The Ladin region is a land of artists. Polyhedral. And international. The names of Gilbert & George or that of Aldo Canins are enough to testify this, even if we could mention many, many others! However, we shall not venture into this because we are not well-versed enough to explain or clarify the origins of the artistic sensibility that Ladinia has successfully shown to the entire world, which continues to flourish among new and highly gifted generations.
We will instead focus on trying to tell and explain to you one of the most important permanent artistic initiatives that the village of San Martino in Badia have generated and have been hosting for some seasons now: the valley of art, in the Ladin language the "Val dl'Ert". What is this all about? Explaining it in its concepts is perhaps complex, but in the end the result is simple, albeit very interesting. Not only is the "Val dl’Ert" a permanent exhibition and outdoor art gallery, but also an amble and educational pastime. The "Val dl’Ert" is also a theatre; a "hall" of events under the stars that can be reached and entered on foot. All this is situated in the heart of the Dolomites and the Ladin woods, which act as walls, background and scenography! Everything was born from the desire and need to find a permanent exhibition space for the international works and sculptures acquired in several editions of “SMACH.Constellation of Art, Culture & History in the Dolomites”. “SMACH” is a biennial international competition exhibiting works in a dozen different locations across the Val Badia valley.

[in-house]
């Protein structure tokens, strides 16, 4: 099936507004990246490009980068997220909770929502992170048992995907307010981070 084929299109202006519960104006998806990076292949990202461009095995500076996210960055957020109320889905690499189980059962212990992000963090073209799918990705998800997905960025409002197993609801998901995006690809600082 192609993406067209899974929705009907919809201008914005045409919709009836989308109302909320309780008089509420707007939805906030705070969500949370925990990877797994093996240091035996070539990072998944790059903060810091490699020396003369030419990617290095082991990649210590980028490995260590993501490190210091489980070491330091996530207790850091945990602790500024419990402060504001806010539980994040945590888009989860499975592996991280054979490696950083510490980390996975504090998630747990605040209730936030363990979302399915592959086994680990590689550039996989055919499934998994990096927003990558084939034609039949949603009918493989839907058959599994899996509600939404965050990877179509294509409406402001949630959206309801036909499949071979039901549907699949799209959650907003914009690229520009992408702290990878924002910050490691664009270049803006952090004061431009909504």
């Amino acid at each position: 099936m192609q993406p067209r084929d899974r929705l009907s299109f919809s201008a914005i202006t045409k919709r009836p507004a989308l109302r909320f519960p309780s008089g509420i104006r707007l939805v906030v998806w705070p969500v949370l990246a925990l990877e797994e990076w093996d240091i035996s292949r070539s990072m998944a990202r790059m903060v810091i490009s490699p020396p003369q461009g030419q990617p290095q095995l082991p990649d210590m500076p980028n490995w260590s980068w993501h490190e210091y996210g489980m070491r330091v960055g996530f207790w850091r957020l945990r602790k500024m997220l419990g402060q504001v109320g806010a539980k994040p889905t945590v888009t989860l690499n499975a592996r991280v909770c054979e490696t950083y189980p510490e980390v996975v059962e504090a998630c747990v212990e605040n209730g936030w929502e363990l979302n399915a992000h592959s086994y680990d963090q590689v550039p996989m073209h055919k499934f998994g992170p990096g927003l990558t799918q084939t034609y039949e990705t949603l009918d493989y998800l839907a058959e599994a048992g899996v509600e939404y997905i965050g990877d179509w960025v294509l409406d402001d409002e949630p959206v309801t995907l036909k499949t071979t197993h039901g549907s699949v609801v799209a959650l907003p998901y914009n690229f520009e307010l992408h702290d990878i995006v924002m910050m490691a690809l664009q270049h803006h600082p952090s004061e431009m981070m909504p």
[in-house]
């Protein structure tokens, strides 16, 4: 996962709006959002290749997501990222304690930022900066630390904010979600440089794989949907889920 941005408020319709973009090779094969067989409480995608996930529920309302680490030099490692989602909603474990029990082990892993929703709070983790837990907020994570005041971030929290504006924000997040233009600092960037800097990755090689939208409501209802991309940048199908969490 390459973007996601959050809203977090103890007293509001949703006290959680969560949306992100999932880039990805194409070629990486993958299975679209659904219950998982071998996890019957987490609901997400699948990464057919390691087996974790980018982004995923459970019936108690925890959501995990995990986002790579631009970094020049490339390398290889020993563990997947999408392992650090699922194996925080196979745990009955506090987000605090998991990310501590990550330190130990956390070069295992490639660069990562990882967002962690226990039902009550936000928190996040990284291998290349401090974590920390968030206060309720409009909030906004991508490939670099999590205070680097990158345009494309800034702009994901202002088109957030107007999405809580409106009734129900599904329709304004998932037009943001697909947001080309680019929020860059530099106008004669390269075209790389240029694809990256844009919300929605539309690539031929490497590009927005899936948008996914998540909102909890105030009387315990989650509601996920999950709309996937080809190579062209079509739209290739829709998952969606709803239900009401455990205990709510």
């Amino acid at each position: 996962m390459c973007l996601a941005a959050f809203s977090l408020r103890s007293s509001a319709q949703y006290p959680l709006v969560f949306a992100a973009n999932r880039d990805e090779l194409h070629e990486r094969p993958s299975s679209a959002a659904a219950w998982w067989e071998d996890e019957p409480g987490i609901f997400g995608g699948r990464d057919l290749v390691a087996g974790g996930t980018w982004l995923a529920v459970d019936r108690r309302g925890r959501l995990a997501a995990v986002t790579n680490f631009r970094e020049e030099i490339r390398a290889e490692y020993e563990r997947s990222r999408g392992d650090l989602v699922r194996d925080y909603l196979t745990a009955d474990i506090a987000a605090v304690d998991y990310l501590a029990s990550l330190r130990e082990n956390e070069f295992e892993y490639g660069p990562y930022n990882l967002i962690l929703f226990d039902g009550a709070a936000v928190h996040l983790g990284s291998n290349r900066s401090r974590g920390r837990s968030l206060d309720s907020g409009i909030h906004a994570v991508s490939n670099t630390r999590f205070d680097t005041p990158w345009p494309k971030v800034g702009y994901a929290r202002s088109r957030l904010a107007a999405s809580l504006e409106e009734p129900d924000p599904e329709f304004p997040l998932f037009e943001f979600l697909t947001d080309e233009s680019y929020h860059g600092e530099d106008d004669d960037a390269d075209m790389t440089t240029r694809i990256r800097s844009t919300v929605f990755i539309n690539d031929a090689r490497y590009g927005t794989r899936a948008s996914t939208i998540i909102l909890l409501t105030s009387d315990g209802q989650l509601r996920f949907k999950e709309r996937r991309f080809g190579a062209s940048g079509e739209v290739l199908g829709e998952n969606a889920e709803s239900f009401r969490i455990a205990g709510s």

The place for the outdoor gallery encompassing this collection of works was identified in an Alpine valley about a thirty minutes' walk from the village of San Martino in Badia. However, this location immediately revealed other potentials from which the organisers could not have escaped. Thus, a metamorphosis took place which opened the "Val dl’Ert" to other themes and artistic expressions, a common thread inspired from and for the seven muses, on the trail of the first art competitions. An alternative and winning project, quite like the Ladin artistic spirit.